The sustainability, as well as health and vitality, of any organization depends greatly on the retention of long-term, competent employees. When employees stay with their organizations over a long period of time, they develop a wealth of knowledge and experience that is not easily replaced when those employees leave. Because organizations across the globe invest an immense amount of time, energy and resources into the recruitment and training of their new hires, the problem of employee turnover poses a huge potential loss for any corporation. While technology is everywhere and is commonly used to make production efforts more effective, it is not the only factor that may help organizations retain their competent employees.

Recently, I conducted a study at a health care facility to determine not why long-term employees left but, instead, why they chose to stay. There were a number of studies offering insight as to why employees chose to leave their organizations, but there was a lack of literature that defined why employees were embedded in their job roles. Various authors conclude that some of the reasons individuals chose to leave organizations include lack of motivation, job-related stressors, lack of employee satisfaction and lack of commitment. In my doctoral dissertation study, 49 out of 100 participants, who had been with the organization for longer than five years and were considered long-term employees, answered the questions, “Why have you chosen to remain with this division of the organization as long as you have?” and, “Do you intend on working for this organization three years from now?” The responses of the 49 individuals were coded into categories, including:

  • Peer impact
  • Relationship with direct supervisor
  • Genuine happiness/intrinsic motivation
  • Salary, benefits and schedule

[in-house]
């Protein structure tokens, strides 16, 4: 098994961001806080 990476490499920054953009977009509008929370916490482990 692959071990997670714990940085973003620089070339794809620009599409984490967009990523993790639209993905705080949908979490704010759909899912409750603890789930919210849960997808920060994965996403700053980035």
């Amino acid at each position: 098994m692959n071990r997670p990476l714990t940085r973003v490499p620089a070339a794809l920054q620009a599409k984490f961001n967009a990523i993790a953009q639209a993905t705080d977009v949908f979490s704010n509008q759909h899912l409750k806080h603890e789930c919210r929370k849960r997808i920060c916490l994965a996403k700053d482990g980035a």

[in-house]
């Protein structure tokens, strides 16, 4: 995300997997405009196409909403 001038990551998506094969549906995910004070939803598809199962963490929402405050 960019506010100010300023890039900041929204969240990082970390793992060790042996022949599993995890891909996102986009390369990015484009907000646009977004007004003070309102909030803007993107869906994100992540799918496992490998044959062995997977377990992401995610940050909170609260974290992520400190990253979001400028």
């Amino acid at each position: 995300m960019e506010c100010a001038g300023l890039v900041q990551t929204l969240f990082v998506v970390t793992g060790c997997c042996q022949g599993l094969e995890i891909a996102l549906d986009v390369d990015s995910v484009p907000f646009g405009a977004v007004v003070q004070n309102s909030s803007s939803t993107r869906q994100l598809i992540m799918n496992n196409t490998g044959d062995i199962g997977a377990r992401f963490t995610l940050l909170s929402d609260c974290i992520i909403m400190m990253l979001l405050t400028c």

• Mission, values and legacy
  • Opportunities for growth
  • Feelings of being stuck
  • Comfort in one’s job or environment

Out of all of those categories, the category that had the most responses – and the most unexpected category – was peer impact.

I originally intended to focus on the relationship that individuals had with their managers, but as the study transitioned, it also viewed the impact that their peers had on how they perceived their own workplace environments. There was a significant number of responses that led me to conclude that the organization’s social environment plays an active role in whether an employee will choose to remain there. Some of these responses included:

  • “We all make a difference together … We all serve a purpose here.”
  • “[I have a] great work family.”
  • “I am finally a round peg in a round hole! I love my co-workers.”
  • “I have some very good friends here.”
  • “[I stay because of] the co-workers.”
  • “[I greatly appreciate my] co-workers … We are family.”

The category with the second highest number of responses focused on the employees’ relationships with their supervisor. There were a significant number of responses indicating that employees remained with the organization because of their supervisor, in addition to their peers. Some of these responses included:

  • “I adore my supervisor!”
  • “I love my supervisor … [It is] mostly my supervisor and her work ethics [that are why I have stayed].”
  • “My supervisor makes the work environment meaningful. We are blessed to have such a supportive, open-minded and caring supervisor.”
  • “If I need advice or assistance, I can ask for it and my voice will be heard … My supervisor has my back.”
  • “I greatly appreciate my bosses.”

Based on the results of this research, I determined that the top two reasons that employees chose to remain with their organizations over a long period of time revolved around the relationships that they developed along the way. While it feels like the world is developing workplaces into technology-focused, autonomous environments, individuals are still social beings, and positive workplace relationships still matter – and lead to greater job satisfaction. When employers work to establish strong communication and positive working relationships, employees will want to stay.

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